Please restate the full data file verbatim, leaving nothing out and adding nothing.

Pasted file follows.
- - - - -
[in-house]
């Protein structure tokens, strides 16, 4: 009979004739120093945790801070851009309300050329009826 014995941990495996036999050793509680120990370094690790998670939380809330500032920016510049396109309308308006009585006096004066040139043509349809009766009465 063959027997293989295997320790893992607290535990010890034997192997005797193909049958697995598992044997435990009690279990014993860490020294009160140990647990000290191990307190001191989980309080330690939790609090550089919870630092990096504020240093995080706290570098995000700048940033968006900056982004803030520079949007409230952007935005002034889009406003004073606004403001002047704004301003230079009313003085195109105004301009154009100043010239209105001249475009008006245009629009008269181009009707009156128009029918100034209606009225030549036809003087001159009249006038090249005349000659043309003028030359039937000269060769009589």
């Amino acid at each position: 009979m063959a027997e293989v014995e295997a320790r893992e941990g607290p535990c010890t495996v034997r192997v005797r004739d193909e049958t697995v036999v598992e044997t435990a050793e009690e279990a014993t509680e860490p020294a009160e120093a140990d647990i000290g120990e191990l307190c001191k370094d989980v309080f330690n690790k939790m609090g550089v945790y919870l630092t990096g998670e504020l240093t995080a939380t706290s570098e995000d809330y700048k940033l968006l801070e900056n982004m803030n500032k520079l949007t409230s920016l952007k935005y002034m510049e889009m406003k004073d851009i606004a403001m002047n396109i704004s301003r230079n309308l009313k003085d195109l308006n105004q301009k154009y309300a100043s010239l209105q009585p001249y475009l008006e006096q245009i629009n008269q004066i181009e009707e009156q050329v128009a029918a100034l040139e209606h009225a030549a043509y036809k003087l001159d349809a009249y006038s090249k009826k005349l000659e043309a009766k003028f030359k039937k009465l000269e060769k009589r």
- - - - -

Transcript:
[in-house]
């Protein structure tokens, strides 16, 4: 009979004739120093945790801070851009309300050329009826 014995941990495996036999050793509680120990370094690790998670939380809330500032920016510049396109309308308006009585006096004066040139043509349809009766009465 063959027997293989295997320790893992607290535990010890034997192997005797193909049958697995598992044997435990009690279990014993860490020294009160140990647990000290191990307190001191989980309080330690939790609090550089919870630092990096504020240093995080706290570098995000700048940033968006900056982004803030520079949007409230952007935005002034889009406003004073606004403001002047704004301003230079009313003085195109105004301009154009100043010239209105001249475009008006245009629009008269181009009707009156128009029918100034209606009225030549036809003087001159009249006038090249005349000659043309003028030359039937000269060769009589």
């Amino acid at each position: 009979m063959a027997e293989v014995e295997a320790r893992e941990g607290p535990c010890t495996v034997r192997v005797r004739d193909e049958t697995v036999v598992e044997t435990a050793e009690e279990a014993t509680e860490p020294a009160e120093a140990d647990i000290g120990e191990l307190c001191k370094d989980v309080f330690n690790k939790m609090g550089v945790y919870l630092t990096g998670e504020l240093t995080a939380t706290s570098e995000d809330y700048k940033l968006l801070e900056n982004m803030n500032k520079l949007t409230s920016l952007k935005y002034m510049e889009m406003k004073d851009i606004a403001m002047n396109i704004s301003r230079n309308l009313k003085d195109l308006n105004q301009k154009y309300a100043s010239l209105q009585p001249y475009l008006e006096q245009i629009n008269q004066i181009e009707e009156q050329v128009a029918a100034l040139e209606h009225a030549a043509y036809k003087l001159d349809a009249y006038s090249k009826k005349l000659e043309a009766k003028f030359k039937k009465l000269e060769k009589r």